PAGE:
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Rated: 13+ · Short Story · Comedy · #2312867
Dancing cows like none you've ever seen before!
We found them outside looking over their unpainted fence. 150 head of long-horned beef cattle were spread along the tranquil pasture before them. All but 22 were silently grazing. The ones that weren’t grazing were off by themselves dancing. Some were on their front legs, others were on their hind legs, and some were trading off front and back.

“Them cows is dancing!”

“I don’t know what else you’d call it,” the rancher said. His name was Tommy Troy, but everyone called him “Bugs.”

“Well, I’ll be…” the woman said.

Her name was Lucie Troy, and everyone called her “Loony.” Everyone but Bugs. He called her “Mother,” which was unfortunate. Some people whose names we won’t mention started making uncharitable remarks about them being mother and son, for real. They did look alike. But that would be unnatural and against God, and eventually the rumor was put to rest by Jerry, the Minister of Our Charitable Lord Holy Church.

So, all that nonsense died down though we still think Loony might be Bug’s older sister. Maybe his first cousin. Who knows? What we know for a fact is they sleep in the same bed, and they's both dyed in wool Presbyterians which ain't much better.

We found out about their dancing cows when Andy Sykes seen em while driving past on 16, which runs right by their property. Townsfolk in these parts don’t put up with much of anything they don’t fully understand. We immediately jumped in our trucks, leaving the women behind throwing beer cans at us ‘cause they wanted to come too, but we wouldn’t hear of it. This dancing cow business reeks of the devil and no place for a female, or so said Jerry, with adamant fervor! We figured the Minister of Our Charitable Lord Holy Church ought to know.

We found both Troys standing out front of their little house, staring at the cows. Well, staring at the ones that were dancing. The others held little interest.

“Is that the Jitterbug?” Clem asked, coming out of the swirling dust cloud the truck-convoy had brought. “I think that’s the Jitterbug!”

“Wait till you sees ‘em Tango!” Bugs said.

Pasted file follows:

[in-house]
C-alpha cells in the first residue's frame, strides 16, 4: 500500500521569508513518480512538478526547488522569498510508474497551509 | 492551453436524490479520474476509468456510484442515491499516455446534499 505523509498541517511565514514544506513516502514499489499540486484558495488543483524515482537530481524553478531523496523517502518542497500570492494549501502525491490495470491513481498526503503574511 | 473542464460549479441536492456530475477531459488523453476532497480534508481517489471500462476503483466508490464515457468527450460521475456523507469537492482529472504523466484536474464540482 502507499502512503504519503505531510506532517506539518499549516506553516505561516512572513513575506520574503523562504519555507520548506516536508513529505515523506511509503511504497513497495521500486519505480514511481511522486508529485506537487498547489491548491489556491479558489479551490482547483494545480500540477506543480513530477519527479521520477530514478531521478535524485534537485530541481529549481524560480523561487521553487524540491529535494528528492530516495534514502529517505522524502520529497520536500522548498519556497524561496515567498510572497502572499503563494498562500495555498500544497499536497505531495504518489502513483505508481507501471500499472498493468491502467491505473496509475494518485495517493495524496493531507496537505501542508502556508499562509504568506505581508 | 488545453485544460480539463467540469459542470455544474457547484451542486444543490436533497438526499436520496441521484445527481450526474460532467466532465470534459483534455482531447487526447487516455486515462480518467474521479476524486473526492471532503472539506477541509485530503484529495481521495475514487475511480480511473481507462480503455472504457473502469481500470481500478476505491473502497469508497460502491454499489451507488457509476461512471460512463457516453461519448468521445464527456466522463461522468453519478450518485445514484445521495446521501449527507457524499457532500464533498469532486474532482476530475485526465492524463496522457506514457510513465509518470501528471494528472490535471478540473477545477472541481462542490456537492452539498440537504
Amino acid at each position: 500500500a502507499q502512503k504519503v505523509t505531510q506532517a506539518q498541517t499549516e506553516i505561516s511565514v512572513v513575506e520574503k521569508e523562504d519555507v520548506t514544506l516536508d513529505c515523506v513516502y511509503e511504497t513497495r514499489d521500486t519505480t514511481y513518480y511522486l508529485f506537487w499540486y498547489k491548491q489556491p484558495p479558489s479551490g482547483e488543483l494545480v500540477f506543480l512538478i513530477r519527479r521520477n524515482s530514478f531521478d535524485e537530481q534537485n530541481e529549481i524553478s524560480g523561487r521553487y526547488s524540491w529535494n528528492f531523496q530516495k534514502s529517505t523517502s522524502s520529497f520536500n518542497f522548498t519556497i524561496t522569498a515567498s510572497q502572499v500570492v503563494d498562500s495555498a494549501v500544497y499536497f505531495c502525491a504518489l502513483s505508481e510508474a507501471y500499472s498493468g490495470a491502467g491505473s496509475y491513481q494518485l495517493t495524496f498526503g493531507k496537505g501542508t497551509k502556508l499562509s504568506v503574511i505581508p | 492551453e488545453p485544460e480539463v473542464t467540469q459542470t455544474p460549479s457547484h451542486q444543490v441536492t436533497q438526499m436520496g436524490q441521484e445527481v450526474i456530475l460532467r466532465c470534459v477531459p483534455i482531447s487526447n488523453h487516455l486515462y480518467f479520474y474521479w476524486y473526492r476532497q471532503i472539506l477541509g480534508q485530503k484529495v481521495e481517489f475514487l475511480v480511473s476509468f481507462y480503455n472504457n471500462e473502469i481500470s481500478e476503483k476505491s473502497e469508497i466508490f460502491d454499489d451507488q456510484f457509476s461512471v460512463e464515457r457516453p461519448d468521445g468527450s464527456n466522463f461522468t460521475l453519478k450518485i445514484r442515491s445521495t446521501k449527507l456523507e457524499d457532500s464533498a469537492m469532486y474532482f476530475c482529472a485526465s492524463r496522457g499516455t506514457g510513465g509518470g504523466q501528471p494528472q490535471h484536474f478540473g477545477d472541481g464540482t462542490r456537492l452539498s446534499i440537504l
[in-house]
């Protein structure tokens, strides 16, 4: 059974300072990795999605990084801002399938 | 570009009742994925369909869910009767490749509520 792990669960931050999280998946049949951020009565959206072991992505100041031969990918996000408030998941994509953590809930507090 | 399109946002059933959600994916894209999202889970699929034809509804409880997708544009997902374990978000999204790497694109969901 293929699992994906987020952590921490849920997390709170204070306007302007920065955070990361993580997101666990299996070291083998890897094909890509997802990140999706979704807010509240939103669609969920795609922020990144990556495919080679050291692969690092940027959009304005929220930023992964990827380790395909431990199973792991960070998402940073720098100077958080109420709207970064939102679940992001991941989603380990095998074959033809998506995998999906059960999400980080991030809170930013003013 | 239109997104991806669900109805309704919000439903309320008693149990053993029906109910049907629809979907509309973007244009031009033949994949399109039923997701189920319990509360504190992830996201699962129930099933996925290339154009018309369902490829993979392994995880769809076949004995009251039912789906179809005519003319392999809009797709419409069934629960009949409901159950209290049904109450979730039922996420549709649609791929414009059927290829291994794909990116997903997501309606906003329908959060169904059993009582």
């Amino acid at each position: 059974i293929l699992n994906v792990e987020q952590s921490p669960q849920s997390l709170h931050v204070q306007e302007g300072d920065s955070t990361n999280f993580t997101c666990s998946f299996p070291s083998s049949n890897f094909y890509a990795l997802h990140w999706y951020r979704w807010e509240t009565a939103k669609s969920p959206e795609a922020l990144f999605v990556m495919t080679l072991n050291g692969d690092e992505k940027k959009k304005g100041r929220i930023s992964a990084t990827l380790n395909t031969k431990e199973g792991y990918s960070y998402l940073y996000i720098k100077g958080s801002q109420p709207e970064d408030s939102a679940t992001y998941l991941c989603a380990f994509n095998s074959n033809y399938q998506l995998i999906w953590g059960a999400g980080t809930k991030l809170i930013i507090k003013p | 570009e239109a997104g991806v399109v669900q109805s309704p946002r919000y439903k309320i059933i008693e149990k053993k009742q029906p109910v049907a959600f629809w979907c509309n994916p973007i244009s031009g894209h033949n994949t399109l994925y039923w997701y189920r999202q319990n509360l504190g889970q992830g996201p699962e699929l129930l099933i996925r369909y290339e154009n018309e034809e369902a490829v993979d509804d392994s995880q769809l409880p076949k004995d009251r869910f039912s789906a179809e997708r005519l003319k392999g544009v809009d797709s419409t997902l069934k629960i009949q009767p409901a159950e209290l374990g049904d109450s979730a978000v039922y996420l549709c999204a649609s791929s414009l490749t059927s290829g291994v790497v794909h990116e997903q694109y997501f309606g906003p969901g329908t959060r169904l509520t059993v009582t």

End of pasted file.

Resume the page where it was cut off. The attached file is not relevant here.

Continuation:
“No!” Clem said. "The Tango?"

“And the Cha Cha! They do the Cha Cha too, don’t they, baby?”

“Yes, they surely do, Mother. It’s a sight to behold.”

Clem, who considered himself a bit of a Fred Astair type, said, “Even I don’t know the Cha Cha!”

“Oh, for the love of Pete Clem,” Jerry shouted. “It’s them cows doing the Cha Cha you find amazing?”

“The Cha Cha is a very involved multi-step—”

“It’s against God!” Jerry bellowed. “It goes against God Himself!”

“The Cha Cha?” Clem said, lifting his arms. “I mean, come on, it might be a little risqué, but—"

“This whole thing, Clem! Not just the Cha Cha. This is the devil’s work! I can feel his eyes. Can’t you feel his eyes burning into the back of your neck? I can smell his stinking breath!” Jerry looked around. Five more trucks were coming down the long dirt track toward them. The Bennington brothers. No doubt about it. Hopefully not their wives. Sweet Jesus, not now, please no wives of the Bennington brothers!

And out popped the Bennington brothers. All six of them and their foreign-born wives the brothers mail ordered out of some catalogue. They all ran to the fence with the men speaking American and the wives looking over the fence in giggly pagan wonderment.

“This is against all that is holy,” Jerry said, using his thunderous church voice. “We got to put these cows down. They are the devil! This whole place is unholy!” He waved my arms in an all-encompassing arc. “Not to mention, them cows are obviously lezbos!”

"They're lez-bovineos!" Clem chortled. The Bennington brothers all laughed.

“You’re looking at this all wrong, Jerry,” the mayor said, “These dancing cows are a gift from God.”

The Bennington brothers said, “Praise Jesus!” all at the same time.

“It’s an abomination!” Jerry roared.

“It’s a money maker, Jerry. And it’s going to put our little town on the map!”

The cows now took a break from dancing to change partners.

“Here it comes!” Loonie called out. "They're gonna Tango."

We watched them in stunned silence. Now, cheek to cheek, they began taking long sensuous hind-leg cow steps going off in one direction, and then on a dime, the about-face, the turn, and the long cow steps coming back again. They all moved with grace. Their bovine heads held high.

“Stick around for the Cha Cha,” Bugs called out as he walked Loonie back inside their little cabin.

“Wouldn’t miss it for the world,” Clem called over his shoulder.

Jerry followed them inside their home. The Troys were peeking out the one front window at the gathering group along the fence rails. More cars and trucks were coming down the long dirt driveway.

“You know something, Mr. Troy?”

“What’s that, Mother?”

“I think we could make us some money off of these here dancin’ cows…”

“You mean like sell popcorn or some such thing?”

“That’s eezackly what I mean! First thing tomorra, we got to get us a passel of popcorn poppers!"

"And maybe some sody-pop!”

And with that, Troy’s Dancing Cows Extravaganza began to take shape.

--995 Words--
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